E-Tools are the way of the future I'm afraid :P Some people may not appreciate them, but it's coming. Over our lifetime e-books will begin to phase out print books due to widening device availability and lower production costs. D&D will have to work with it or get out of the way I'm afraid
My two copper.
Can we please keep the online compendium? That thing is absolutely spectacular. No more having 5 books open to look at all of my options. I don't really care about the character builder, but the compendium was one of the things that made 4E so easy to DM. I would even understand just making it a list and not showing the actual content if they want you to actually have the book to see the content, but even a list and book reference would be grand.

Why, yes, as a matter of fact I am the Unfailing Arbiter of All That Is Good Design (Even More So Than The Actual Developers) TM Speaking of things that were badly designed, please check out this thread for my Minotaur fix. What have the critics said, you ask? "If any of my players ask to play a Minotaur, I'm definitely offering this as an alternative to the official version." - EmpactWB "If I ever feel like playing a Minotaur I'll know where to look!" - Undrave "WoTC if you are reading this - please take this guy's advice." - Ferol_Debtor_of_Torm "Really full of win. A minotaur that is actually attractive for more than just melee classes." - Cpt_Micha Also, check out my recent GENASI variant! If you've ever wished that your Fire Genasi could actually set stuff on fire, your Water Genasi could actually swim, or your Wind Genasi could at least glide, then look no further. Finally, check out my OPTIONS FOR EVERYONE article, an effort to give unique support to the races that WotC keeps forgetting about. Includes new racial feature options for the Changeling, Deva, Githzerai, Gnoll, Gnome, Goliath, Half-Orc, Kalashtar, Minotaur, Shadar-Kai, Thri-Kreen, Warforged and more!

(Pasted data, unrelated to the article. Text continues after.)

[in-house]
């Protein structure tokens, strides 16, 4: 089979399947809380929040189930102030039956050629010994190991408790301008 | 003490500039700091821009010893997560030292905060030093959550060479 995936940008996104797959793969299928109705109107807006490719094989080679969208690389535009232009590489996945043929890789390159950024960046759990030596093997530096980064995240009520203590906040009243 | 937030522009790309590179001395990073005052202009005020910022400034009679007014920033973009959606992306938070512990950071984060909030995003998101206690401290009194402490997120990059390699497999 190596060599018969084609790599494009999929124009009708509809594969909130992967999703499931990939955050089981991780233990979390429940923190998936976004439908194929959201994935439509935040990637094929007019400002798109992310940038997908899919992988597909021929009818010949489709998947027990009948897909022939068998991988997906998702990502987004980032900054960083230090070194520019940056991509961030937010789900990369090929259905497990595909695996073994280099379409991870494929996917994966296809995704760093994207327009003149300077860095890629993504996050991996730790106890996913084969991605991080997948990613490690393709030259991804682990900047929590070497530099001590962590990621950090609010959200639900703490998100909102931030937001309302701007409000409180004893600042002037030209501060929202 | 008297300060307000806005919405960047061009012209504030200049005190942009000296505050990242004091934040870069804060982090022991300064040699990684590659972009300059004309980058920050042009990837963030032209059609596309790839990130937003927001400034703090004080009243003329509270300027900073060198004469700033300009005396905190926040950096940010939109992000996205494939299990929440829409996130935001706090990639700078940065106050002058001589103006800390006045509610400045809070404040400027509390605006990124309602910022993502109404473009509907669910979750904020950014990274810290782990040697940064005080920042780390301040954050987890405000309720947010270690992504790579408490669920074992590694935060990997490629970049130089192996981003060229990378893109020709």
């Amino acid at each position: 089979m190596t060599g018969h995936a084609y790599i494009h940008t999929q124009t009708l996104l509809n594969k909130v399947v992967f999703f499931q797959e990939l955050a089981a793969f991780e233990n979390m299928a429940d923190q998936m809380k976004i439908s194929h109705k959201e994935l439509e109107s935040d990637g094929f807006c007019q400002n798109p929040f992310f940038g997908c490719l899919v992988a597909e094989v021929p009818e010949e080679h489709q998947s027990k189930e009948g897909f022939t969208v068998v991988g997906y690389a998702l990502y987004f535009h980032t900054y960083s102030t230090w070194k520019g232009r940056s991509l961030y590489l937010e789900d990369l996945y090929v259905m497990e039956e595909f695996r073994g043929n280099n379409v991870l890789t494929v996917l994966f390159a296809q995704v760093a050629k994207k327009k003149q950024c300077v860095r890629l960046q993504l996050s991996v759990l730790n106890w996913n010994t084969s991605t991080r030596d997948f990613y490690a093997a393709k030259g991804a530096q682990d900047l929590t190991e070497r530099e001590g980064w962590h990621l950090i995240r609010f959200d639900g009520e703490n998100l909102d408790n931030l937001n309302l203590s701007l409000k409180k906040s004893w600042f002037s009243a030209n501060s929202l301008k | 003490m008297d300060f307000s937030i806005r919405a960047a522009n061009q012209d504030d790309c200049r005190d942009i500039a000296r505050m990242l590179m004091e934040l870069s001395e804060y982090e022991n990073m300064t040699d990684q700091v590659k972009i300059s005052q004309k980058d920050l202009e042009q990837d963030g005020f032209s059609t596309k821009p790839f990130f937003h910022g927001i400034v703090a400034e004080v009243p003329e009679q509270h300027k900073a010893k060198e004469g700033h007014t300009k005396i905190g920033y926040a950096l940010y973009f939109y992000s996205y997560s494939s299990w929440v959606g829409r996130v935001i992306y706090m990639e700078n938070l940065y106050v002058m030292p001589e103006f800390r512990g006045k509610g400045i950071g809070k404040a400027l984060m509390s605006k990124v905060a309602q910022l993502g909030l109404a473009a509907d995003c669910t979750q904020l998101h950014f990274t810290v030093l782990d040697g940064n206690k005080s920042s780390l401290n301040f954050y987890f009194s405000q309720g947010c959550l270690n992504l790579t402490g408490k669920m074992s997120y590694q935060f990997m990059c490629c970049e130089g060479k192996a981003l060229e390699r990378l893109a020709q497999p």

The emphasis in the OP is all wrong. Buried near the final paragraph is this line:
The marketplace backlash to 4e didn't help either.

Gee, ya think?